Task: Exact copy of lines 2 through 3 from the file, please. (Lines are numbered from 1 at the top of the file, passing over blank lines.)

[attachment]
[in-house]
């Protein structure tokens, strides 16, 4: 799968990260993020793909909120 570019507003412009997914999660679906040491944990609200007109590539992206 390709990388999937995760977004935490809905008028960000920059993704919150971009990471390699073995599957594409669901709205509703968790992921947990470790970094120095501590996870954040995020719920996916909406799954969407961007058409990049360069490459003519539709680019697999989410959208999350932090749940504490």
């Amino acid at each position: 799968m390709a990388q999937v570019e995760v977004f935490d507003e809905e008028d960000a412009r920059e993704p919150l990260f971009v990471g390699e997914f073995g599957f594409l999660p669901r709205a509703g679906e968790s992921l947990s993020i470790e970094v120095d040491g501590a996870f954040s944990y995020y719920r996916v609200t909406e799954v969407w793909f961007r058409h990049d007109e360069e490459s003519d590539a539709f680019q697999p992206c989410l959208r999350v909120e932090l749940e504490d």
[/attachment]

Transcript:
């Protein structure tokens, strides 16, 4: 799968990260993020793909909120 570019507003412009997914999660679906040491944990609200007109590539992206 390709990388999937995760977004935490809905008028960000920059993704919150971009990471390699073995599957594409669901709205509703968790992921947990470790970094120095501590996870954040995020719920996916909406799954969407961007058409990049360069490459003519539709680019697999989410959208999350932090749940504490």
């Amino acid at each position: 799968m390709a990388q999937v570019e995760v977004f935490d507003e809905e008028d960000a412009r920059e993704p919150l990260f971009v990471g390699e997914f073995g599957f594409l999660p669901r709205a509703g679906e968790s992921l947990s993020i470790e970094v120095d040491g501590a996870f954040s944990y995020y719920r996916v609200t909406e799954v969407w793909f961007r058409h990049d007109e360069e490459s003519d590539a539709f680019q697999p992206c989410l959208r999350v909120e932090l749940e504490d």